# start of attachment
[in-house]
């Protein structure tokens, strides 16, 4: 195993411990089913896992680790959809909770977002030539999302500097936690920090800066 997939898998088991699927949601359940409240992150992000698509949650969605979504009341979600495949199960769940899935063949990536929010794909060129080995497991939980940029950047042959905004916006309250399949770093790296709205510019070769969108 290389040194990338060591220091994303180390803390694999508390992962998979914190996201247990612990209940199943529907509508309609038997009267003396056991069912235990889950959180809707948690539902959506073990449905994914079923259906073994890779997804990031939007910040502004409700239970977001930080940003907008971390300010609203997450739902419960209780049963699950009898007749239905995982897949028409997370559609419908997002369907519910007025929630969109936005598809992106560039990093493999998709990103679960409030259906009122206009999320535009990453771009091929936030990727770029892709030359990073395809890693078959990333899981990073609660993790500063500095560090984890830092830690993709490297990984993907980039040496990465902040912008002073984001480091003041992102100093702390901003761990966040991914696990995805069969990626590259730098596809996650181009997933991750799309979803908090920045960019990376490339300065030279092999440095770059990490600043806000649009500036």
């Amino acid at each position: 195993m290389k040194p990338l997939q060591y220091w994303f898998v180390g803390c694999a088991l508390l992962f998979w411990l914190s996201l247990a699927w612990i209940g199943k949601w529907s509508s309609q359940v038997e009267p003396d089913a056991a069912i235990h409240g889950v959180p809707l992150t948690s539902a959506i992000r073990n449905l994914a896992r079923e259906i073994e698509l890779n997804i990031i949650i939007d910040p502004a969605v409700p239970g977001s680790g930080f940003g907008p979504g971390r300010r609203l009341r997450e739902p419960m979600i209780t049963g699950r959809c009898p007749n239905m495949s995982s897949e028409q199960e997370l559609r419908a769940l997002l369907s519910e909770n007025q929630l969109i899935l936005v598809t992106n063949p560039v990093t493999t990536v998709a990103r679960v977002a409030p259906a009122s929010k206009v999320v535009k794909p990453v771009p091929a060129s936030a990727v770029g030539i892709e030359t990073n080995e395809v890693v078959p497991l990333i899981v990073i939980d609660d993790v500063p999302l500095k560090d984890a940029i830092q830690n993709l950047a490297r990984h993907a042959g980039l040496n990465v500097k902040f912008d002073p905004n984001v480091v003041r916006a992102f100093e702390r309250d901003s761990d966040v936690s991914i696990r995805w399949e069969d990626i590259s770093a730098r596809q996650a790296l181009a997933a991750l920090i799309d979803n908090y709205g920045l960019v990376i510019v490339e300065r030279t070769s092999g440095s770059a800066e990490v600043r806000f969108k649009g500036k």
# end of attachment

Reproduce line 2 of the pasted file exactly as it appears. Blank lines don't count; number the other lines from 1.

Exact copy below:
């Protein structure tokens, strides 16, 4: 195993411990089913896992680790959809909770977002030539999302500097936690920090800066 997939898998088991699927949601359940409240992150992000698509949650969605979504009341979600495949199960769940899935063949990536929010794909060129080995497991939980940029950047042959905004916006309250399949770093790296709205510019070769969108 290389040194990338060591220091994303180390803390694999508390992962998979914190996201247990612990209940199943529907509508309609038997009267003396056991069912235990889950959180809707948690539902959506073990449905994914079923259906073994890779997804990031939007910040502004409700239970977001930080940003907008971390300010609203997450739902419960209780049963699950009898007749239905995982897949028409997370559609419908997002369907519910007025929630969109936005598809992106560039990093493999998709990103679960409030259906009122206009999320535009990453771009091929936030990727770029892709030359990073395809890693078959990333899981990073609660993790500063500095560090984890830092830690993709490297990984993907980039040496990465902040912008002073984001480091003041992102100093702390901003761990966040991914696990995805069969990626590259730098596809996650181009997933991750799309979803908090920045960019990376490339300065030279092999440095770059990490600043806000649009500036």